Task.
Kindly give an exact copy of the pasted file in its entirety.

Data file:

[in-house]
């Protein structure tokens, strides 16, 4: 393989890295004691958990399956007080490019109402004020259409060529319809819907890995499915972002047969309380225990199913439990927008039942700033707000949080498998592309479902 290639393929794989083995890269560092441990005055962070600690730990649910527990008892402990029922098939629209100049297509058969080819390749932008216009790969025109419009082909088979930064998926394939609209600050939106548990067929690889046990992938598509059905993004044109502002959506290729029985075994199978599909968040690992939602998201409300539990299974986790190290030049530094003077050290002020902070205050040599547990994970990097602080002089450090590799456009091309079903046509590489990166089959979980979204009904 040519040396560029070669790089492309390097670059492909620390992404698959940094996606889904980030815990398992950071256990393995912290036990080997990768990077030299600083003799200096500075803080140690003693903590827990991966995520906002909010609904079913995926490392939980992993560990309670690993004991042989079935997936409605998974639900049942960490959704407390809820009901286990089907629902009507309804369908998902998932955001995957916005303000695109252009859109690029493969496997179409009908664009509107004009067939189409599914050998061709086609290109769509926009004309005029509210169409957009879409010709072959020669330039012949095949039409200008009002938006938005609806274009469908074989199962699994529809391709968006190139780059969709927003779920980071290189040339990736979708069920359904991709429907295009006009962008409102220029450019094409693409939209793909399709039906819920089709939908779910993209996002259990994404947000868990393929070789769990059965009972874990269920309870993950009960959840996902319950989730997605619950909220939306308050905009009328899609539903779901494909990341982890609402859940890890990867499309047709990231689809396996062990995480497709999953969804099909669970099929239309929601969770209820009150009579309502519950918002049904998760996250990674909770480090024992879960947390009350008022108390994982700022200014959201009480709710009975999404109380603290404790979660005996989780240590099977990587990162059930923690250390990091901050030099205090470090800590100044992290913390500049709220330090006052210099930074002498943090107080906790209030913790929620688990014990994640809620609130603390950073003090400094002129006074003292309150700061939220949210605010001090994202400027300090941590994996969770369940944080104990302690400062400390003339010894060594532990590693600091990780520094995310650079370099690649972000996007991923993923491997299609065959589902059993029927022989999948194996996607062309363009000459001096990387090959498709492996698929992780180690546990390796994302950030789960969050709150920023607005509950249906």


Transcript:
[in-house]
């Protein structure tokens, strides 16, 4: 393989890295004691958990399956007080490019109402004020259409060529319809819907890995499915972002047969309380225990199913439990927008039942700033707000949080498998592309479902 290639393929794989083995890269560092441990005055962070600690730990649910527990008892402990029922098939629209100049297509058969080819390749932008216009790969025109419009082909088979930064998926394939609209600050939106548990067929690889046990992938598509059905993004044109502002959506290729029985075994199978599909968040690992939602998201409300539990299974986790190290030049530094003077050290002020902070205050040599547990994970990097602080002089450090590799456009091309079903046509590489990166089959979980979204009904 040519040396560029070669790089492309390097670059492909620390992404698959940094996606889904980030815990398992950071256990393995912290036990080997990768990077030299600083003799200096500075803080140690003693903590827990991966995520906002909010609904079913995926490392939980992993560990309670690993004991042989079935997936409605998974639900049942960490959704407390809820009901286990089907629902009507309804369908998902998932955001995957916005303000695109252009859109690029493969496997179409009908664009509107004009067939189409599914050998061709086609290109769509926009004309005029509210169409957009879409010709072959020669330039012949095949039409200008009002938006938005609806274009469908074989199962699994529809391709968006190139780059969709927003779920980071290189040339990736979708069920359904991709429907295009006009962008409102220029450019094409693409939209793909399709039906819920089709939908779910993209996002259990994404947000868990393929070789769990059965009972874990269920309870993950009960959840996902319950989730997605619950909220939306308050905009009328899609539903779901494909990341982890609402859940890890990867499309047709990231689809396996062990995480497709999953969804099909669970099929239309929601969770209820009150009579309502519950918002049904998760996250990674909770480090024992879960947390009350008022108390994982700022200014959201009480709710009975999404109380603290404790979660005996989780240590099977990587990162059930923690250390990091901050030099205090470090800590100044992290913390500049709220330090006052210099930074002498943090107080906790209030913790929620688990014990994640809620609130603390950073003090400094002129006074003292309150700061939220949210605010001090994202400027300090941590994996969770369940944080104990302690400062400390003339010894060594532990590693600091990780520094995310650079370099690649972000996007991923993923491997299609065959589902059993029927022989999948194996996607062309363009000459001096990387090959498709492996698929992780180690546990390796994302950030789960969050709150920023607005509950249906």